Minnesota Trapshooting Association
MTA Hall Of Fame
MINNESOTA TRAPSHOOTING ASSOCIATION
Minnesota Trapshooting Hall of Fame
St. Cloud, MN
Clair Lantz, 66 year old St. Cloud optician, started shooting clay pigeons in 1933. He took part in numerous merchandise shoots around St. Cloud and won so many chickens and turkeys he considered opening up a poultry farm. Then he was barred.
Lantz then shot for many years at Dan McInnis’ St. Anthony GC at Minneapolis. “I would let Clair win one prize then shoot for targets only,” said Dan. McInnis continued, “Lantz was a good shot, my best tipper and one of my best customers for many years.”
Clair shot his first registered targets in 1948 and wound up the season with a .8741 average. He skyrocketed in the following year by finishing with a .9671 average to take fourth rating in the state. He also had a .9164 average on 800 handicap targets, but was nosed out for the state high average by R. J. Peterson who averaged .9180
Clair won his first two trophies at Austin that year by breaking 197X200 (Howard Dirlam won the state championship after a shoot off with Junior Dick, both had 198) for third place and he won a handicap trophy. Lantz won the Minnesota State Championship in 1952 with 199X200, broke his last 100 straight to defeat Junior Dick and Ed Scherer,
Waukesha, Wis., the non-resident winner.
Clair won the Minnesota State high average that year with .9704 on 2400 targets. He averaged .9850 in 1957 and 98% in 1959 and 1961 but did not shoot the required number of targets to qualify for the state high average.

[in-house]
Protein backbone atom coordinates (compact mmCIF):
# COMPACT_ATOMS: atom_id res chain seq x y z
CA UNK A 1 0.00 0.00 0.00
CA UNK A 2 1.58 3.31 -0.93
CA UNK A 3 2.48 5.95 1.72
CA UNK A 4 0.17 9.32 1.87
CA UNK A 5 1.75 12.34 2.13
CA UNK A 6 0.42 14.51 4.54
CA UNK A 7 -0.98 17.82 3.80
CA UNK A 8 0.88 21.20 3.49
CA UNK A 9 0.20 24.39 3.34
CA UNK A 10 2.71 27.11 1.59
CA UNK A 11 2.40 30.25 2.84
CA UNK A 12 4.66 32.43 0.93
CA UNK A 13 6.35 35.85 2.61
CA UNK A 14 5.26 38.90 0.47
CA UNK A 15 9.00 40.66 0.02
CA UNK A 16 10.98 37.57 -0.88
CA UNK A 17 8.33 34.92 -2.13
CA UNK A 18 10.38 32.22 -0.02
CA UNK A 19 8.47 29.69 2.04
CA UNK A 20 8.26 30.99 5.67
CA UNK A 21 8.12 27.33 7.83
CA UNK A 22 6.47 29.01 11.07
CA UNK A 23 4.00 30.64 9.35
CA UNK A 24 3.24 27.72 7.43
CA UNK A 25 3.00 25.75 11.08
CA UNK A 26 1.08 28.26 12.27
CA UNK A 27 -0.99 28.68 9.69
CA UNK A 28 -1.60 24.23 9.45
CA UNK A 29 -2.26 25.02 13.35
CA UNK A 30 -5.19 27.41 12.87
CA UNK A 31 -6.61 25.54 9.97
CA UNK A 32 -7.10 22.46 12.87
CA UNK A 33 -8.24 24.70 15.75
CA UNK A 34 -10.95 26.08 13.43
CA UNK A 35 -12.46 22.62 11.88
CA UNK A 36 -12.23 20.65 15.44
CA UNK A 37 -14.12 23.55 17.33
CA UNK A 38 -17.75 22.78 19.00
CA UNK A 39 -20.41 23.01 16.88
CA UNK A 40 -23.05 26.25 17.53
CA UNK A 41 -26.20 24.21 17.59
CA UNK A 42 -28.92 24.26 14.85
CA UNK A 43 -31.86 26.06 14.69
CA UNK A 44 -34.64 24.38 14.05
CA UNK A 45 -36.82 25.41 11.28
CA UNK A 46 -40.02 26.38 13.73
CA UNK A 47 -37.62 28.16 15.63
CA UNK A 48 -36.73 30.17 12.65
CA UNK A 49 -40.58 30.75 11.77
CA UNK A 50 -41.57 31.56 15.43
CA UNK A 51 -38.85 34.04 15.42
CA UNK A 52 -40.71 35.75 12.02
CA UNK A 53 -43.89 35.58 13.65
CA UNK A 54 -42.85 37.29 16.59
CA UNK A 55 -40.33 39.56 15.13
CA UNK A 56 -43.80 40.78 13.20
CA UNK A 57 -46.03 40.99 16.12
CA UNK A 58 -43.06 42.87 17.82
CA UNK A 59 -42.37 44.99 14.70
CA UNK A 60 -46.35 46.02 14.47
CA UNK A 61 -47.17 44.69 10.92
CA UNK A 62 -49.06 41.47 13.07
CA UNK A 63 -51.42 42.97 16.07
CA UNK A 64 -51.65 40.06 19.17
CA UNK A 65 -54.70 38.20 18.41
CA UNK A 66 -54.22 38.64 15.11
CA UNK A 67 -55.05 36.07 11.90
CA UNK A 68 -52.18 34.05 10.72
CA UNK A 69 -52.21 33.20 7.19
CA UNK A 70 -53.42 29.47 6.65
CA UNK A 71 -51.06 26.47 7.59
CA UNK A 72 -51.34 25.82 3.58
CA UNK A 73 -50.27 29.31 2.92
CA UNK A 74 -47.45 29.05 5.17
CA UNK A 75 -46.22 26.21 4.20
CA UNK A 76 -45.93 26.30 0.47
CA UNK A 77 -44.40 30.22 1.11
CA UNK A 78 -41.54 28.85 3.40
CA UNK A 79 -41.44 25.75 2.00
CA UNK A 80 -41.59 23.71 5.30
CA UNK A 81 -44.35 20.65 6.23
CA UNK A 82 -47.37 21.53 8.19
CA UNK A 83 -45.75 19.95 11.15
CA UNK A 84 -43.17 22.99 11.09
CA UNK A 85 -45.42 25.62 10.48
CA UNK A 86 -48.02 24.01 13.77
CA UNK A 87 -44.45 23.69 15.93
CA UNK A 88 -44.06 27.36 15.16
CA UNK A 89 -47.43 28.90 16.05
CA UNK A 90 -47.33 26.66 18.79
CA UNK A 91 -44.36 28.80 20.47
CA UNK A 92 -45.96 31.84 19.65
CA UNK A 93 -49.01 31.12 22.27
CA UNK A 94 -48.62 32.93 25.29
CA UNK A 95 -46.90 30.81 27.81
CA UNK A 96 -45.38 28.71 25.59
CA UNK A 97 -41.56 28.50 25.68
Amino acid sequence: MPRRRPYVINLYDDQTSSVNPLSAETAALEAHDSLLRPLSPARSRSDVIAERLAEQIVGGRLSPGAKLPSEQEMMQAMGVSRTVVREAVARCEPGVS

“My biggest thrill in trapshooting was the year before Castro took over in Cuba when I won the Pan American Championship at Havana with 199X200 after shoot-off,” said Clair. Lantz who has won countless championships on clay targets and live pigeons organized the St. John’s College trapshooting team with Dave Yaeger. They won the National championship in 1970 and 1971.
Lantz, who has hunted, fished and shot live pigeons in many states, Canada and Central America is an avid boat racer. He raced (outboard hydroplane) from 1929 to 1939 winning the Mid-West championship at Madison, Wis. and the Minnesota State several times. Clair shot in seven Grand Americans and was President of the Minnesota State Association in 1954-55.
Lantz, who was born Feb. 23, 1908 in Hannah, N.D., and later pitched ball for the Lakota ball club moved to St. Cloud in 1925. He is owner and president of Lantz Lenses, Inc. and Lantz Optical Company in St.
He was the man who kept the Minnesota Conservation Department on its toes. He did more for the Minnesota Conservation Department than any individual.
In 1947 we awarded Mr. Horn the Sports Afield Sportsmen’s of the year Award for his untiring work in all forms of shooting and conservation. He was the chief sponsor of the 4-H clubs, an ardent supporter of the Quetico Superior project and an outstanding advocate of clear streams and correcting pollution problems long before anybody else.
Mr. Horn graduated from the Minnesota University Law School in 1912.
No other Minnesotan has done as much for the nation’s higher education institutions as Mr. Horn as chairman of the Olin Foundation Board of Trustees.
In 1967 he was presented with the Outstanding Achievement Award by the University of Minnesota. Jimmy Robinson